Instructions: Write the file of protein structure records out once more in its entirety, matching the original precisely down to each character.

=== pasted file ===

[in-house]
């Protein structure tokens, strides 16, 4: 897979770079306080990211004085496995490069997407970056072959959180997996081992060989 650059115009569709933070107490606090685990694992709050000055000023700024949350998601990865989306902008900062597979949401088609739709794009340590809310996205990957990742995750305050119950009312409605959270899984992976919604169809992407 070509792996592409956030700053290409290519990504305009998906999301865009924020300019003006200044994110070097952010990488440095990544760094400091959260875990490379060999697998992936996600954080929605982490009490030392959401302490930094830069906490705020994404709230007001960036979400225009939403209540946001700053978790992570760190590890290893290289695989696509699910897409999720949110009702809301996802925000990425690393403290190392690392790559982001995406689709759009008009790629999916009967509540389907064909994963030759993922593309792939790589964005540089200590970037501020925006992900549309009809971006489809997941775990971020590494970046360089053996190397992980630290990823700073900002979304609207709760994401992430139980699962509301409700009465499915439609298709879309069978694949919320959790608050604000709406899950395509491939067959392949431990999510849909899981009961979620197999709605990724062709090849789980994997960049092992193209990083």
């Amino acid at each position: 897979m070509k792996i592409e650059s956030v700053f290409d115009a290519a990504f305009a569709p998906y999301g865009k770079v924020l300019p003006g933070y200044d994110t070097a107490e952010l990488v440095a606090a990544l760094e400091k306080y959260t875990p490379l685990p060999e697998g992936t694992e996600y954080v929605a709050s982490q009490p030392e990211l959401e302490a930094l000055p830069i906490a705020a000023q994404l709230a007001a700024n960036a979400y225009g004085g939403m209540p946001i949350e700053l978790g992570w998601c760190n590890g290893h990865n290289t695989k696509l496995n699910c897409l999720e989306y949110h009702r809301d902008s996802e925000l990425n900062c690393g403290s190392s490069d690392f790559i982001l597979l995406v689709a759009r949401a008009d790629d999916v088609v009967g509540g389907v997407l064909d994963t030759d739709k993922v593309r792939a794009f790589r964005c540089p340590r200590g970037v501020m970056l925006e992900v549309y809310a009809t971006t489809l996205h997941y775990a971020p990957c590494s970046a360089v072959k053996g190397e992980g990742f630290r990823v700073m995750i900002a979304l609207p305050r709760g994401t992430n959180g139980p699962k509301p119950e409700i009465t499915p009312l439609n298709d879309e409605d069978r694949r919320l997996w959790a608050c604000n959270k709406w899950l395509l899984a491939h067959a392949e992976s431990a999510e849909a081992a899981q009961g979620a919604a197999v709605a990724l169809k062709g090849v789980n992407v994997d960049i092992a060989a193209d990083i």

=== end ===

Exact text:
[in-house]
């Protein structure tokens, strides 16, 4: 897979770079306080990211004085496995490069997407970056072959959180997996081992060989 650059115009569709933070107490606090685990694992709050000055000023700024949350998601990865989306902008900062597979949401088609739709794009340590809310996205990957990742995750305050119950009312409605959270899984992976919604169809992407 070509792996592409956030700053290409290519990504305009998906999301865009924020300019003006200044994110070097952010990488440095990544760094400091959260875990490379060999697998992936996600954080929605982490009490030392959401302490930094830069906490705020994404709230007001960036979400225009939403209540946001700053978790992570760190590890290893290289695989696509699910897409999720949110009702809301996802925000990425690393403290190392690392790559982001995406689709759009008009790629999916009967509540389907064909994963030759993922593309792939790589964005540089200590970037501020925006992900549309009809971006489809997941775990971020590494970046360089053996190397992980630290990823700073900002979304609207709760994401992430139980699962509301409700009465499915439609298709879309069978694949919320959790608050604000709406899950395509491939067959392949431990999510849909899981009961979620197999709605990724062709090849789980994997960049092992193209990083």
């Amino acid at each position: 897979m070509k792996i592409e650059s956030v700053f290409d115009a290519a990504f305009a569709p998906y999301g865009k770079v924020l300019p003006g933070y200044d994110t070097a107490e952010l990488v440095a606090a990544l760094e400091k306080y959260t875990p490379l685990p060999e697998g992936t694992e996600y954080v929605a709050s982490q009490p030392e990211l959401e302490a930094l000055p830069i906490a705020a000023q994404l709230a007001a700024n960036a979400y225009g004085g939403m209540p946001i949350e700053l978790g992570w998601c760190n590890g290893h990865n290289t695989k696509l496995n699910c897409l999720e989306y949110h009702r809301d902008s996802e925000l990425n900062c690393g403290s190392s490069d690392f790559i982001l597979l995406v689709a759009r949401a008009d790629d999916v088609v009967g509540g389907v997407l064909d994963t030759d739709k993922v593309r792939a794009f790589r964005c540089p340590r200590g970037v501020m970056l925006e992900v549309y809310a009809t971006t489809l996205h997941y775990a971020p990957c590494s970046a360089v072959k053996g190397e992980g990742f630290r990823v700073m995750i900002a979304l609207p305050r709760g994401t992430n959180g139980p699962k509301p119950e409700i009465t499915p009312l439609n298709d879309e409605d069978r694949r919320l997996w959790a608050c604000n959270k709406w899950l395509l899984a491939h067959a392949e992976s431990a999510e849909a081992a899981q009961g979620a919604a197999v709605a990724l169809k062709g090849v789980n992407v994997d960049i092992a060989a193209d990083i």